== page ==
Vikings RB Adrian Peterson will be spending much of his free time in the foreseeable future inside of a federal courtroom, as he seeks to overturn his NFL-mandated suspension handed down in November. Peterson, who plead no contest to a misdemeanor charge of reckless endangerment for hitting his 4-year old son with a "switch," was suspended by the NFL until at least April 15, according to Ben Goessling of ESPN.
President of the NFL player's union Eric Winston and the NFL Player's Association are both backing Peterson, citing irregularities with punishment protocol in the revised NFL player's conduct policy agreement. Commissioner Roger Goodell is alleged to have taken a unilateral view of the new policy, tailoring specific amendments applicable to the cases of both Ray Rice and Peterson, according to Adam Schefter of ESPN.
While the revised conduct policy was adopted on Dec.10 after unanimous approval from the NFL owners, the NFLPA has alleged the policy was adopted without consent of their group, which they claim is a violation of the collective bargaining agreement, as the player conduct policy would be deemed "an NFL rule."
While the revision of the player conduct policy has been a hot-button issue, it just one of many that separate the NFL and NFLPA. The league has discussed adding additional preseason games or expanding the current playoff schedule, and both options have met with disapproval from the NFLPA. The league's use of outside counsel for internal investigations has also been viewed as an unpopular move.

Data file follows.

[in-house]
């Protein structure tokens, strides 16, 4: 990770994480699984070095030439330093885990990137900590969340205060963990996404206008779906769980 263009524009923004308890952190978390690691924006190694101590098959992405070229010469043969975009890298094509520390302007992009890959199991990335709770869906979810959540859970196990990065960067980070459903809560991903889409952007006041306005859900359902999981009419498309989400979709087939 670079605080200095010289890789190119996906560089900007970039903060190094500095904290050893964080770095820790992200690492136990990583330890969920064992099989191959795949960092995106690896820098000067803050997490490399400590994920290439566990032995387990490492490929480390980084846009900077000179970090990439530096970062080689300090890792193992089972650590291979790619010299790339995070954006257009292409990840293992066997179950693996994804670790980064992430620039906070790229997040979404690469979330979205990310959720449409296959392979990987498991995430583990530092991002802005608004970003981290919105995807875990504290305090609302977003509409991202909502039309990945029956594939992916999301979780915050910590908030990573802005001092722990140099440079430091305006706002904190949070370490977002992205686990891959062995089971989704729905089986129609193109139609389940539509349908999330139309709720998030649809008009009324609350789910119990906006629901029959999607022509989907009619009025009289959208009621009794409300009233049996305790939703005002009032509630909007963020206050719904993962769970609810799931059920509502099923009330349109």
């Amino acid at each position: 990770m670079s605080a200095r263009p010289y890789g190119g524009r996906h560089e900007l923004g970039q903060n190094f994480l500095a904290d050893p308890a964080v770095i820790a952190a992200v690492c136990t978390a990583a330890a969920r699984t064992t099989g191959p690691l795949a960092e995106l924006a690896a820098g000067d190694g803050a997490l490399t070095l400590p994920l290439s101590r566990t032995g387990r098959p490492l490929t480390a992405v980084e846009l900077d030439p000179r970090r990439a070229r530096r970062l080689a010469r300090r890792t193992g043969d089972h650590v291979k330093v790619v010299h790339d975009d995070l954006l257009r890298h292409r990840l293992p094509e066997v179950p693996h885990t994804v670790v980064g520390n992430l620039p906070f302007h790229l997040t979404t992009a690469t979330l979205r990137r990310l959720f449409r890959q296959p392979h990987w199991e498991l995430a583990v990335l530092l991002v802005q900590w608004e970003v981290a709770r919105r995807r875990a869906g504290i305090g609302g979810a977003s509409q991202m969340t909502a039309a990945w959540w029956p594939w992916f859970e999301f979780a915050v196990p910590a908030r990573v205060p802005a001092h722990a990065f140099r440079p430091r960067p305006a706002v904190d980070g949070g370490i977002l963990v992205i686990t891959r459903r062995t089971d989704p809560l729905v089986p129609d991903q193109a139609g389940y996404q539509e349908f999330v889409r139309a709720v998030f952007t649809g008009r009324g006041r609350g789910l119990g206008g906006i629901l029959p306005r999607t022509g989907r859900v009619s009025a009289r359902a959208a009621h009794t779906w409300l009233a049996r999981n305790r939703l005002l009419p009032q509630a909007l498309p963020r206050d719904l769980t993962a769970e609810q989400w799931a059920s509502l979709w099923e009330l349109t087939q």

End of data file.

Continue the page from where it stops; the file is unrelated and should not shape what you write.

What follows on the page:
The lights at University of Phoenix Stadium have barely cooled off from the Super Bowl, and the NFL offseason is already off to a tumultuous start. Josh Gordon has been suspended for the 2015 season. Johnny Manziel has checked into a drug and alcohol rehabilitation facility. D'Qwell Jackson was arrested for assault. Joseph Randle is reportedly under investigation for domestic violence. Letroy Guion has been charged with felony possession of a firearm and felony possession of marijuana.
And the beat goes on.